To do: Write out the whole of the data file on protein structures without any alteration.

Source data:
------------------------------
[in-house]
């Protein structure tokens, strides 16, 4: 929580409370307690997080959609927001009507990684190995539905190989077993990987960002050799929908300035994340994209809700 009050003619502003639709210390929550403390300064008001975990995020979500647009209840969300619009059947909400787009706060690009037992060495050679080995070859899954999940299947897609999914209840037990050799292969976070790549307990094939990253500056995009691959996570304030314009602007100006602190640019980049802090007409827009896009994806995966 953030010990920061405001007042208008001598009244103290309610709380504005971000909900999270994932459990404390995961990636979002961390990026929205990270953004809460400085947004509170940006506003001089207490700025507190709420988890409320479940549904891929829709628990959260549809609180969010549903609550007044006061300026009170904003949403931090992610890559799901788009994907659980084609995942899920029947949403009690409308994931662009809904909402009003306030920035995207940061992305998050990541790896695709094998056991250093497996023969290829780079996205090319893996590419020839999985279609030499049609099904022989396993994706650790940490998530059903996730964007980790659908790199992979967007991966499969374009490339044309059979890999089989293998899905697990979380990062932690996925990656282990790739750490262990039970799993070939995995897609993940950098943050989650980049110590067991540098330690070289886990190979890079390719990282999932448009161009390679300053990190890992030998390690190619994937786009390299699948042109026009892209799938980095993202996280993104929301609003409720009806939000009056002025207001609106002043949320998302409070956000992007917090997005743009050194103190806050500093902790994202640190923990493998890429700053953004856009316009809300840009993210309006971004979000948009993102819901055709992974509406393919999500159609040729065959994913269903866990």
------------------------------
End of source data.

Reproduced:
[in-house]
């Protein structure tokens, strides 16, 4: 929580409370307690997080959609927001009507990684190995539905190989077993990987960002050799929908300035994340994209809700 009050003619502003639709210390929550403390300064008001975990995020979500647009209840969300619009059947909400787009706060690009037992060495050679080995070859899954999940299947897609999914209840037990050799292969976070790549307990094939990253500056995009691959996570304030314009602007100006602190640019980049802090007409827009896009994806995966 953030010990920061405001007042208008001598009244103290309610709380504005971000909900999270994932459990404390995961990636979002961390990026929205990270953004809460400085947004509170940006506003001089207490700025507190709420988890409320479940549904891929829709628990959260549809609180969010549903609550007044006061300026009170904003949403931090992610890559799901788009994907659980084609995942899920029947949403009690409308994931662009809904909402009003306030920035995207940061992305998050990541790896695709094998056991250093497996023969290829780079996205090319893996590419020839999985279609030499049609099904022989396993994706650790940490998530059903996730964007980790659908790199992979967007991966499969374009490339044309059979890999089989293998899905697990979380990062932690996925990656282990790739750490262990039970799993070939995995897609993940950098943050989650980049110590067991540098330690070289886990190979890079390719990282999932448009161009390679300053990190890992030998390690190619994937786009390299699948042109026009892209799938980095993202996280993104929301609003409720009806939000009056002025207001609106002043949320998302409070956000992007917090997005743009050194103190806050500093902790994202640190923990493998890429700053953004856009316009809300840009993210309006971004979000948009993102819901055709992974509406393919999500159609040729065959994913269903866990």